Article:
The 11-seat airplane, serial number 165, was manufactured in 2007. It was powered by two Pratt & Whitney Canada PW306A engines, each capable of generating 6,040 pounds of thrust. The airplane was maintained under an approved inspection program. It's most recent inspection was completed on May 14, 2011. At that time, the airplane had accumulated 2,982 total hours of operation, and it had been operated an additional 23 hours since that inspection.
Additionally, maintenance work was performed on the airplane from May 22, 2011 to May 26, 2011. The maintenance work included inspection of the nosegear uplock actuator, cleaning the emergency gear blow-down valve mounting hardware, and replacing the landing gear selector valve rod end. Following the maintenance work, the landing gear was cycled twenty times with no anomalies noted. Subsequently, about 0500 on the day of the incident, the incident flightcrew departed Savannah, Georgia on a repositioning flight to GSP. They arrived at GSP uneventfully and did not report any problems with the landing gear system.
The weather reported at SWF, at 0930, was: wind calm; visibility 15 miles; few clouds at 15,000 feet; temperature 24 degrees C; dew point 17 degrees C; altimeter 30.01 inches of mercury.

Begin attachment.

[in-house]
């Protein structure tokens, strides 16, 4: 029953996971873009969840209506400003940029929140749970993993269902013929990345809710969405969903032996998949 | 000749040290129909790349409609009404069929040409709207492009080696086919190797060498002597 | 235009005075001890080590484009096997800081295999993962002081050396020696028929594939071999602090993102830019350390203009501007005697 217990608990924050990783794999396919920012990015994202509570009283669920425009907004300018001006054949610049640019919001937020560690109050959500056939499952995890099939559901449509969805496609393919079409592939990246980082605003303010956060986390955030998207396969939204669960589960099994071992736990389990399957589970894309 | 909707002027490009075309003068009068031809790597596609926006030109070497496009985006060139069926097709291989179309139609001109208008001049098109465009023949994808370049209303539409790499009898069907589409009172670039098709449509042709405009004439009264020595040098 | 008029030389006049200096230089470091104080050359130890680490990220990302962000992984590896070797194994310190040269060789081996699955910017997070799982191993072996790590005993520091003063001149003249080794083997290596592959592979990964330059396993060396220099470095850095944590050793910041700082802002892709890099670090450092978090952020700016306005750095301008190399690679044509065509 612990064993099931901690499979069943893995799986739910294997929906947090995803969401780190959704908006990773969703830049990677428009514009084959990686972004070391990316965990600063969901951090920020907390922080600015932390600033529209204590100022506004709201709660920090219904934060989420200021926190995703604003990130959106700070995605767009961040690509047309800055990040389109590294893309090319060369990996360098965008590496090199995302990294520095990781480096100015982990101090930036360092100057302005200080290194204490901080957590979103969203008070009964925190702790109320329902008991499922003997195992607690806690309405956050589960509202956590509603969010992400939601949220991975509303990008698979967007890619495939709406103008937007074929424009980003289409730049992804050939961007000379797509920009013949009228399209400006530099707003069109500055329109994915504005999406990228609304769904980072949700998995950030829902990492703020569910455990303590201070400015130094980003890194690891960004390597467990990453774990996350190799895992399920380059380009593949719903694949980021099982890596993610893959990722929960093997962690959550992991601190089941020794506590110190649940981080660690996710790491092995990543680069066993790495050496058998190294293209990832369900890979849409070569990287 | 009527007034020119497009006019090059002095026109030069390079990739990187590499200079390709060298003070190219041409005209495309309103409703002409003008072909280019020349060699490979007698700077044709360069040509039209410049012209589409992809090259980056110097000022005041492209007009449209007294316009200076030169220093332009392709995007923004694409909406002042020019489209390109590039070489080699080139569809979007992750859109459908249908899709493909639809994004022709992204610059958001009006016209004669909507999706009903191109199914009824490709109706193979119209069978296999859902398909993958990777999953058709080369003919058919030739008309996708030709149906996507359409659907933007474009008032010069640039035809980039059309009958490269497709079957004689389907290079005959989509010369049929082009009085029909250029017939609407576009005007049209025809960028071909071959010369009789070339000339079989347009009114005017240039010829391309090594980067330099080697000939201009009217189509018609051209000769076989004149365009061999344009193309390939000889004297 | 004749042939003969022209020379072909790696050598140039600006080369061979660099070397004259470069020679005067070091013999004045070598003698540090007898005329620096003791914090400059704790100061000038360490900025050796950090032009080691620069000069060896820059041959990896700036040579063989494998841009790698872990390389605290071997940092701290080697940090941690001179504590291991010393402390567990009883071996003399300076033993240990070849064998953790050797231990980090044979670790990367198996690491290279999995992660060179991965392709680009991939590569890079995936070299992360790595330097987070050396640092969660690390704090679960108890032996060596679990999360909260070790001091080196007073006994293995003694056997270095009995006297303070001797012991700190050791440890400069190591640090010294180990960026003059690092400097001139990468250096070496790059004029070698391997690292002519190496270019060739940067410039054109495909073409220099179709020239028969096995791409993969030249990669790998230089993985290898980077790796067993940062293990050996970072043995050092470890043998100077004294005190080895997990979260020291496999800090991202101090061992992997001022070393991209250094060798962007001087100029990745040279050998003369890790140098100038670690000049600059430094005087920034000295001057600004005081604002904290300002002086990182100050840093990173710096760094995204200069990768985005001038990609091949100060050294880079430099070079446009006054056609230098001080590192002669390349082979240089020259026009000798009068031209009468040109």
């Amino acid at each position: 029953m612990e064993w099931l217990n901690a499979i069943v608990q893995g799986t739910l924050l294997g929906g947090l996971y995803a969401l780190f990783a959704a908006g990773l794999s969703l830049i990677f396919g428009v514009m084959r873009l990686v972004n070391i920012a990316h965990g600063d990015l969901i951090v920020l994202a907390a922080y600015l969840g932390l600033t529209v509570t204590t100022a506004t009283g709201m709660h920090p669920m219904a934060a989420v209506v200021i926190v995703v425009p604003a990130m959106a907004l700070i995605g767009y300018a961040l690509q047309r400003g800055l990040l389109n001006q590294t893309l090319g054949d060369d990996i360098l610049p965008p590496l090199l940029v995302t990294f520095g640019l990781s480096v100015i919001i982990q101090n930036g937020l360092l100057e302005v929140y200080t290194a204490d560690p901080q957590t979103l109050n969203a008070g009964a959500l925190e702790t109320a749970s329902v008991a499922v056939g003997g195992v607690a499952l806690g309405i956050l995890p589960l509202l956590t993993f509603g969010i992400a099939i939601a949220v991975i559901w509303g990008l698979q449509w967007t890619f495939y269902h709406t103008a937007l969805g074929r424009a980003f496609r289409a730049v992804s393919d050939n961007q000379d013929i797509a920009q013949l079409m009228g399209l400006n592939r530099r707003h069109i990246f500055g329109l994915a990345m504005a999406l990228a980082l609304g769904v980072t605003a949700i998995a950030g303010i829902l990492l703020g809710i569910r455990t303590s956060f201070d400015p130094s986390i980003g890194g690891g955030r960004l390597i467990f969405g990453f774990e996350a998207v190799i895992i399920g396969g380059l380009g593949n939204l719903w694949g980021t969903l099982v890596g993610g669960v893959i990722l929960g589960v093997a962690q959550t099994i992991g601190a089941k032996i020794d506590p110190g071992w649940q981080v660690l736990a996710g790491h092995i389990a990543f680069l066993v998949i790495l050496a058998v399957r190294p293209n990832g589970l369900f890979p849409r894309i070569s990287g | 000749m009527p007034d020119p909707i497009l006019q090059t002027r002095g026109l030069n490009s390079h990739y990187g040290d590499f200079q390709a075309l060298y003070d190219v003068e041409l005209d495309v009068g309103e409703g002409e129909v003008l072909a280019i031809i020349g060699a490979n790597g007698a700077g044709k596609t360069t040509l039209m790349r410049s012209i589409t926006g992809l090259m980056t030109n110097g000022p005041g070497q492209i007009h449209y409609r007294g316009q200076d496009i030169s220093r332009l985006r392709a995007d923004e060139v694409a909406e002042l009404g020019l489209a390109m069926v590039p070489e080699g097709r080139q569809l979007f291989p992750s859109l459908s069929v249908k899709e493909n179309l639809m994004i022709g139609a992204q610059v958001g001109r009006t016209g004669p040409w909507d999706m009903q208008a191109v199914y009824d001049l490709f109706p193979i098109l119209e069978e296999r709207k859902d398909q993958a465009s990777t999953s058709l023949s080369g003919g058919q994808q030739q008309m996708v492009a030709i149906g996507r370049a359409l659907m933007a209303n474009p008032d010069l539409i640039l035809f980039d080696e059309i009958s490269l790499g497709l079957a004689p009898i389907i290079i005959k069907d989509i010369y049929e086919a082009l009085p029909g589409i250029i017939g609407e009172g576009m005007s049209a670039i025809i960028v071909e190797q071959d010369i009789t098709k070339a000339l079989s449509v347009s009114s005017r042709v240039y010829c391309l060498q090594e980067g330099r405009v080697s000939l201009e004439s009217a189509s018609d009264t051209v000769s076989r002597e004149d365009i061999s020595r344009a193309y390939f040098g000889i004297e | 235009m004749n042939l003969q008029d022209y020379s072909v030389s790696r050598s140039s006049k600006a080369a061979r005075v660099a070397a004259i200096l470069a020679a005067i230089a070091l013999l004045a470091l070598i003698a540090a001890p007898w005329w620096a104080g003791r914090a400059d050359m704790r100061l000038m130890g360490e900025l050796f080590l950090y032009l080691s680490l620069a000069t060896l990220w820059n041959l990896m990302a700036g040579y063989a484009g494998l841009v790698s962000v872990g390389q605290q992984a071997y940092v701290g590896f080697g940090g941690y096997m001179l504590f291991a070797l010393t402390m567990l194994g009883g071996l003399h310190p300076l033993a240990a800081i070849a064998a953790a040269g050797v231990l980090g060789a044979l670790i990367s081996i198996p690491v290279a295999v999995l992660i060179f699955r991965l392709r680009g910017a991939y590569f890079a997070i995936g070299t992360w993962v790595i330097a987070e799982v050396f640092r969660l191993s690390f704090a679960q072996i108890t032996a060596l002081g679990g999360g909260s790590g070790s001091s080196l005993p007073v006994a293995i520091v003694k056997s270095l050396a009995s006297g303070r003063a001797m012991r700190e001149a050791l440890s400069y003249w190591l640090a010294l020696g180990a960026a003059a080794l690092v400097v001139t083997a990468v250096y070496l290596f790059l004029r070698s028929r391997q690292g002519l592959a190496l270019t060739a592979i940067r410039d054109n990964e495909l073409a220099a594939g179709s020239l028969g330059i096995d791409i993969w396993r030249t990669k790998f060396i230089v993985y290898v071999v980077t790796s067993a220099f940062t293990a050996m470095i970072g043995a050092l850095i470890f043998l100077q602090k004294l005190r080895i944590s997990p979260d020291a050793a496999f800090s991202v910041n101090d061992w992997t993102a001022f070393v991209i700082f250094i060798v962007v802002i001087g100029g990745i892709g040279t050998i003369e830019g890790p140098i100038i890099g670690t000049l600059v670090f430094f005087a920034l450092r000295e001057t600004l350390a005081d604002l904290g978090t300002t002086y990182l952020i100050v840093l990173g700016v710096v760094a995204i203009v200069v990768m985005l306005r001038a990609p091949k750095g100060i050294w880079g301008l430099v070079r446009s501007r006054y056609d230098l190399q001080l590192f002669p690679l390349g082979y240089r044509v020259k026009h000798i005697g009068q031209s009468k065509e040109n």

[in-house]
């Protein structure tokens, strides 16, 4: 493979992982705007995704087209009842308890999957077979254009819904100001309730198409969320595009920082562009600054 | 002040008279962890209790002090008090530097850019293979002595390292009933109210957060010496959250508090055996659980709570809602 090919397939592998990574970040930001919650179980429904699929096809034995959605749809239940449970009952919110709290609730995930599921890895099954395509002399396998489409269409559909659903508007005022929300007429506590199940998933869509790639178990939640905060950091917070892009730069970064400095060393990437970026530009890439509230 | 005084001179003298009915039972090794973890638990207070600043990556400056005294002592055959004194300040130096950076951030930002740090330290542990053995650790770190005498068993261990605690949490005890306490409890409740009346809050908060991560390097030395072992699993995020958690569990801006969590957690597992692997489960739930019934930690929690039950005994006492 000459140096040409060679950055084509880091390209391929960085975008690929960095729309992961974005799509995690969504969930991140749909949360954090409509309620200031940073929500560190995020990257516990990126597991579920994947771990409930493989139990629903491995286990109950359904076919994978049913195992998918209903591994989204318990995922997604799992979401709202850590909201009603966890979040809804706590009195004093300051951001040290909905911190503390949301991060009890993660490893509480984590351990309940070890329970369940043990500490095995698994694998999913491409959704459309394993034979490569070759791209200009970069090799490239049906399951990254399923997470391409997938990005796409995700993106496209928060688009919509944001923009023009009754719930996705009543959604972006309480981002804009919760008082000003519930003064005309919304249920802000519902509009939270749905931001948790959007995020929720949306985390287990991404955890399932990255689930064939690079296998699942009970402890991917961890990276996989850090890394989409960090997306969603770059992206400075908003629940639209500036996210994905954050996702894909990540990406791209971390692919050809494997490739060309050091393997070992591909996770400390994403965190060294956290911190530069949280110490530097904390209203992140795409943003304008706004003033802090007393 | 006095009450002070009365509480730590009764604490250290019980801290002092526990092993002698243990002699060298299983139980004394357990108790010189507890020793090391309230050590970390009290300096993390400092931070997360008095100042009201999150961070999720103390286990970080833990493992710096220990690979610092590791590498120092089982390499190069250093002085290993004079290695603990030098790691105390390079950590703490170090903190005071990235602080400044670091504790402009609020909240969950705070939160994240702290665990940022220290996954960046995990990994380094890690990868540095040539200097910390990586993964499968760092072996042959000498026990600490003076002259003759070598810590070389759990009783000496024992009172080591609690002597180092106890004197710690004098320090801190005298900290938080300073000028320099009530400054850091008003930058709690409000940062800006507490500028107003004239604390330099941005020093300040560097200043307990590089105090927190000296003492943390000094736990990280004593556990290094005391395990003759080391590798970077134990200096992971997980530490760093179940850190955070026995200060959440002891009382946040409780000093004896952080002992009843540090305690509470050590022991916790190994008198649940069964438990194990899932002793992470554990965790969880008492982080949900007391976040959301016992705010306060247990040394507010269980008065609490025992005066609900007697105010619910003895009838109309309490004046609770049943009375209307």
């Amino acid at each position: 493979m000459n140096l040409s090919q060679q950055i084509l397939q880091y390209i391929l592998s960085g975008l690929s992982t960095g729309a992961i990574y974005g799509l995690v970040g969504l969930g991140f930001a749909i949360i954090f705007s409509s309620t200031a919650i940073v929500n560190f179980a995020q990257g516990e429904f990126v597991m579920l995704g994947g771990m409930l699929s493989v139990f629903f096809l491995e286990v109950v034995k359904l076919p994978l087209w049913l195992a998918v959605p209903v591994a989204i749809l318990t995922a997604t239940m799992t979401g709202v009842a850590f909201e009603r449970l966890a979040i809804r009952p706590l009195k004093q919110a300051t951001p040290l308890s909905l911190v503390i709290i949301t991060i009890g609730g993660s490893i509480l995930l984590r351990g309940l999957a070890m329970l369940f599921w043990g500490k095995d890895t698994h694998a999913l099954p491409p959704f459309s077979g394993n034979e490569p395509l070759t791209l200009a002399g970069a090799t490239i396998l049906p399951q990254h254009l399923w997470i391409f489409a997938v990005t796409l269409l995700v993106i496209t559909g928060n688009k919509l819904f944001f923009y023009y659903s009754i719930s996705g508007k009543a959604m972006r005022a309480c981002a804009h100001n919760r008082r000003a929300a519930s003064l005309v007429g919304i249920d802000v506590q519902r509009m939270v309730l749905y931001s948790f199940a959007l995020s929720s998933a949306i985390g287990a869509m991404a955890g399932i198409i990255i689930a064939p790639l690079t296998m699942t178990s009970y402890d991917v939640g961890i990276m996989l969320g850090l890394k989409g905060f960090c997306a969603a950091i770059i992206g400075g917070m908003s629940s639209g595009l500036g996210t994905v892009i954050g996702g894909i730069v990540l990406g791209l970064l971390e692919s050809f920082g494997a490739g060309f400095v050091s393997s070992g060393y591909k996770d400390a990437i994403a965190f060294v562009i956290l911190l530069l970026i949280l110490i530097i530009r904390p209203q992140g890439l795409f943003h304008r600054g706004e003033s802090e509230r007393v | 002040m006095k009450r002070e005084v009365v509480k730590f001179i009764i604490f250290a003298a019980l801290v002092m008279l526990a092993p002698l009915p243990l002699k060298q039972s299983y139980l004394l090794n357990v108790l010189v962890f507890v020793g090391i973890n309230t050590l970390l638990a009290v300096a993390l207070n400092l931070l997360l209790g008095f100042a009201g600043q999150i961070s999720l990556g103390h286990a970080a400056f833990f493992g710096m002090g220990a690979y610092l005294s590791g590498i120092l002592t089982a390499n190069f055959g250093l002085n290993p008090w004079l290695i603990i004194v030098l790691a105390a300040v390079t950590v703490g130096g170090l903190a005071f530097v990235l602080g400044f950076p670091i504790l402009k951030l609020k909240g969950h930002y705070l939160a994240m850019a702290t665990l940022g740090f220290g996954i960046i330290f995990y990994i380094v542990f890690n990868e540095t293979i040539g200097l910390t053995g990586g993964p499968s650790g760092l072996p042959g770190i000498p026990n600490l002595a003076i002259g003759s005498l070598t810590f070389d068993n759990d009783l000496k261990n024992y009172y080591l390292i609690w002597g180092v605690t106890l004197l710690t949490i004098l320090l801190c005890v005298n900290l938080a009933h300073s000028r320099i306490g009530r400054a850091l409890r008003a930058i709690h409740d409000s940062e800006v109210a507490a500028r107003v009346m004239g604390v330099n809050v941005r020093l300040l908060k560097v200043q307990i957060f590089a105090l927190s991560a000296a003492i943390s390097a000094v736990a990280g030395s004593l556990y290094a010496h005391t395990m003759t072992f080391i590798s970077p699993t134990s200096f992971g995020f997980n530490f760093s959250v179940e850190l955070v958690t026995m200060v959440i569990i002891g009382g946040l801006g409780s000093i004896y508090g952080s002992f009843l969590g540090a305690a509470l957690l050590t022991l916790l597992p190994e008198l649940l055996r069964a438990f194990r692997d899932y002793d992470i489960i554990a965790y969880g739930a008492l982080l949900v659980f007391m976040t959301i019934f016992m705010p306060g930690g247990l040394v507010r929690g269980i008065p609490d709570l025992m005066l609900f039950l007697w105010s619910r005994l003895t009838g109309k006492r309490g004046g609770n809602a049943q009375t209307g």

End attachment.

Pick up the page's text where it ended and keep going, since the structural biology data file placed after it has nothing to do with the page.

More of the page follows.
The airplane was equipped with a cockpit voice recorder (CVR), which was forwarded to the NTSB Vehicle Recorders Laboratory, Washington, DC for readout. The CVR recorded 2 hours of audio data. A CVR Group convened and prepared a summary report of the most recent 30 minutes from the recording.
According to the summary report, at 0902, the flightcrew was performing a normal approach to HPN, with the PIC as the pilot flying in the left seat and the SIC as the pilot monitoring in the right seat. The SIC had initiated a landing gear extension and sounds were heard consistent with landing gear travel; however, the SIC noted that the three green lights did not illuminate in the cockpit. Additionally, at that time, a master warning (red EICAS message, "GEAR NOT DOWN") activated along with a landing gear warning horn. The flightcrew then received radar vectors for a hold to perform checklist items.